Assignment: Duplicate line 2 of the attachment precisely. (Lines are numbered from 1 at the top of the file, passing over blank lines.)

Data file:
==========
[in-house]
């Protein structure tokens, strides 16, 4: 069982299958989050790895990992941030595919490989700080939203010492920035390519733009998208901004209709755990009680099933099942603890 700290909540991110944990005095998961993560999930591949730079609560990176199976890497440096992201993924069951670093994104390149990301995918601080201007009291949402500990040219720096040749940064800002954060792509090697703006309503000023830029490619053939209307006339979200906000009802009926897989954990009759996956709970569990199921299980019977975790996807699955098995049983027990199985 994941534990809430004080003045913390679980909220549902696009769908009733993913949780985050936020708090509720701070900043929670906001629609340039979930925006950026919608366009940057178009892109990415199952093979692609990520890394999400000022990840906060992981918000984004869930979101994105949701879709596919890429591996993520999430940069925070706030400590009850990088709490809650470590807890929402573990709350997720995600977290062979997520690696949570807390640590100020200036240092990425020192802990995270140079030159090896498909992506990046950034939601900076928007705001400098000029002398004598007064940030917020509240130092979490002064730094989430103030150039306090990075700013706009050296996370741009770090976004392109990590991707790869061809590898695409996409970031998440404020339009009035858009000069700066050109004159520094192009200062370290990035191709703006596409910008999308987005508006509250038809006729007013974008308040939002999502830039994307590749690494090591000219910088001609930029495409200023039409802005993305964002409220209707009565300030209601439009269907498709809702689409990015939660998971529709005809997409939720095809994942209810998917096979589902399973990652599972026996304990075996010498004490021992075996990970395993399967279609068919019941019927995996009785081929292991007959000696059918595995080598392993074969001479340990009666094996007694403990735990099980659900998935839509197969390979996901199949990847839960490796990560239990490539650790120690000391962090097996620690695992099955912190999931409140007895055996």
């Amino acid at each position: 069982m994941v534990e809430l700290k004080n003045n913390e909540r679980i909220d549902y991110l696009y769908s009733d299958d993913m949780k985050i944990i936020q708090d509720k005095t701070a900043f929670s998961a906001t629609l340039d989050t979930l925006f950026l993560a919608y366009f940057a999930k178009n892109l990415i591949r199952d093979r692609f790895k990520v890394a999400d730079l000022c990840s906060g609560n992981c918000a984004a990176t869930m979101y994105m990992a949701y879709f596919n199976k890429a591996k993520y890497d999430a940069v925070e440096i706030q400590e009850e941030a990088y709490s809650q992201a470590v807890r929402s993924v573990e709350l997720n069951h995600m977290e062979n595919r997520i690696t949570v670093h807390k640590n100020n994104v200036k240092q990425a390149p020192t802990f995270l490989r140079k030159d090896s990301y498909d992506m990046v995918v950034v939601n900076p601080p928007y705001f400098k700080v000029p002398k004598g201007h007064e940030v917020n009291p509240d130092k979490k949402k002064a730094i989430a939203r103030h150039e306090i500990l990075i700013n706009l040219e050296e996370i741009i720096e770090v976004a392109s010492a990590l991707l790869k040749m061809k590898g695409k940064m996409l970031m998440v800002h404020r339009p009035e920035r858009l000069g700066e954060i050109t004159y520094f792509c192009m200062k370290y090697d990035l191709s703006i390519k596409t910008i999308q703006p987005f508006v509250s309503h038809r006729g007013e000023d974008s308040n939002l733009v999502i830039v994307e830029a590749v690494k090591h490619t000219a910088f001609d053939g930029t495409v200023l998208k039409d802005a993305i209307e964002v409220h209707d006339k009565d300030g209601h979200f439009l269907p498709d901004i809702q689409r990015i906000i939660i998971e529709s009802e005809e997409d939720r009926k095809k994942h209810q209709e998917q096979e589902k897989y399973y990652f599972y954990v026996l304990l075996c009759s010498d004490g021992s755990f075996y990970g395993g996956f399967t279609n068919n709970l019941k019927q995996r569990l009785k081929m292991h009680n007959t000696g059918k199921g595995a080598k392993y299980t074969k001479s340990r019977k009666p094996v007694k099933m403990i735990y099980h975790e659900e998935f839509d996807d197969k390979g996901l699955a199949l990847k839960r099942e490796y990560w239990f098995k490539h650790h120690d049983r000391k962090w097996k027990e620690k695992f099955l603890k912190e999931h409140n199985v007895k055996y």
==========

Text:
């Protein structure tokens, strides 16, 4: 069982299958989050790895990992941030595919490989700080939203010492920035390519733009998208901004209709755990009680099933099942603890 700290909540991110944990005095998961993560999930591949730079609560990176199976890497440096992201993924069951670093994104390149990301995918601080201007009291949402500990040219720096040749940064800002954060792509090697703006309503000023830029490619053939209307006339979200906000009802009926897989954990009759996956709970569990199921299980019977975790996807699955098995049983027990199985 994941534990809430004080003045913390679980909220549902696009769908009733993913949780985050936020708090509720701070900043929670906001629609340039979930925006950026919608366009940057178009892109990415199952093979692609990520890394999400000022990840906060992981918000984004869930979101994105949701879709596919890429591996993520999430940069925070706030400590009850990088709490809650470590807890929402573990709350997720995600977290062979997520690696949570807390640590100020200036240092990425020192802990995270140079030159090896498909992506990046950034939601900076928007705001400098000029002398004598007064940030917020509240130092979490002064730094989430103030150039306090990075700013706009050296996370741009770090976004392109990590991707790869061809590898695409996409970031998440404020339009009035858009000069700066050109004159520094192009200062370290990035191709703006596409910008999308987005508006509250038809006729007013974008308040939002999502830039994307590749690494090591000219910088001609930029495409200023039409802005993305964002409220209707009565300030209601439009269907498709809702689409990015939660998971529709005809997409939720095809994942209810998917096979589902399973990652599972026996304990075996010498004490021992075996990970395993399967279609068919019941019927995996009785081929292991007959000696059918595995080598392993074969001479340990009666094996007694403990735990099980659900998935839509197969390979996901199949990847839960490796990560239990490539650790120690000391962090097996620690695992099955912190999931409140007895055996």